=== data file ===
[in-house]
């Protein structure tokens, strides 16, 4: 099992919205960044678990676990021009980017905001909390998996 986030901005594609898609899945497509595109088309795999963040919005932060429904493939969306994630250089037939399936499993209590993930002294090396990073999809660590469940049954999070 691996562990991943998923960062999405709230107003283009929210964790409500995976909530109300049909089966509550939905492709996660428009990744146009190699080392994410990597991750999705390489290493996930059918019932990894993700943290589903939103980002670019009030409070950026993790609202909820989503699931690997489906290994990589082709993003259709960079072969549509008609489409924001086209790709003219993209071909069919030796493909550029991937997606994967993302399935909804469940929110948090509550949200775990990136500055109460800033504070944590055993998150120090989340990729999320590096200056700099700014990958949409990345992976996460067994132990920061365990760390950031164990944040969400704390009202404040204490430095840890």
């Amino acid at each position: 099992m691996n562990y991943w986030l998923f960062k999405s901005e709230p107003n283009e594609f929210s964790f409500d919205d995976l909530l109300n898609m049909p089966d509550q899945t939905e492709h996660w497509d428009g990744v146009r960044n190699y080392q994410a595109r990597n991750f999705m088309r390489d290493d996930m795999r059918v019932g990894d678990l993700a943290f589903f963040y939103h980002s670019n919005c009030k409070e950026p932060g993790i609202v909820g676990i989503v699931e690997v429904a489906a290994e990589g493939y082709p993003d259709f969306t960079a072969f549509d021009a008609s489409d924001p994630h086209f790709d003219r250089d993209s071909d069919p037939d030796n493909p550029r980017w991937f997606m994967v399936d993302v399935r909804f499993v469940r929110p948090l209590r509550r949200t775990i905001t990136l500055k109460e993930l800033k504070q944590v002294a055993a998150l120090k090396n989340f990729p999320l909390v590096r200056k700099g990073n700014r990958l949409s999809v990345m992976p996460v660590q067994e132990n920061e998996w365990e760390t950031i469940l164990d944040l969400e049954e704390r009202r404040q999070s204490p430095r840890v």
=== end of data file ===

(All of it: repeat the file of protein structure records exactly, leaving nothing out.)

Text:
[in-house]
């Protein structure tokens, strides 16, 4: 099992919205960044678990676990021009980017905001909390998996 986030901005594609898609899945497509595109088309795999963040919005932060429904493939969306994630250089037939399936499993209590993930002294090396990073999809660590469940049954999070 691996562990991943998923960062999405709230107003283009929210964790409500995976909530109300049909089966509550939905492709996660428009990744146009190699080392994410990597991750999705390489290493996930059918019932990894993700943290589903939103980002670019009030409070950026993790609202909820989503699931690997489906290994990589082709993003259709960079072969549509008609489409924001086209790709003219993209071909069919030796493909550029991937997606994967993302399935909804469940929110948090509550949200775990990136500055109460800033504070944590055993998150120090989340990729999320590096200056700099700014990958949409990345992976996460067994132990920061365990760390950031164990944040969400704390009202404040204490430095840890």
């Amino acid at each position: 099992m691996n562990y991943w986030l998923f960062k999405s901005e709230p107003n283009e594609f929210s964790f409500d919205d995976l909530l109300n898609m049909p089966d509550q899945t939905e492709h996660w497509d428009g990744v146009r960044n190699y080392q994410a595109r990597n991750f999705m088309r390489d290493d996930m795999r059918v019932g990894d678990l993700a943290f589903f963040y939103h980002s670019n919005c009030k409070e950026p932060g993790i609202v909820g676990i989503v699931e690997v429904a489906a290994e990589g493939y082709p993003d259709f969306t960079a072969f549509d021009a008609s489409d924001p994630h086209f790709d003219r250089d993209s071909d069919p037939d030796n493909p550029r980017w991937f997606m994967v399936d993302v399935r909804f499993v469940r929110p948090l209590r509550r949200t775990i905001t990136l500055k109460e993930l800033k504070q944590v002294a055993a998150l120090k090396n989340f990729p999320l909390v590096r200056k700099g990073n700014r990958l949409s999809v990345m992976p996460v660590q067994e132990n920061e998996w365990e760390t950031i469940l164990d944040l969400e049954e704390r009202r404040q999070s204490p430095r840890v």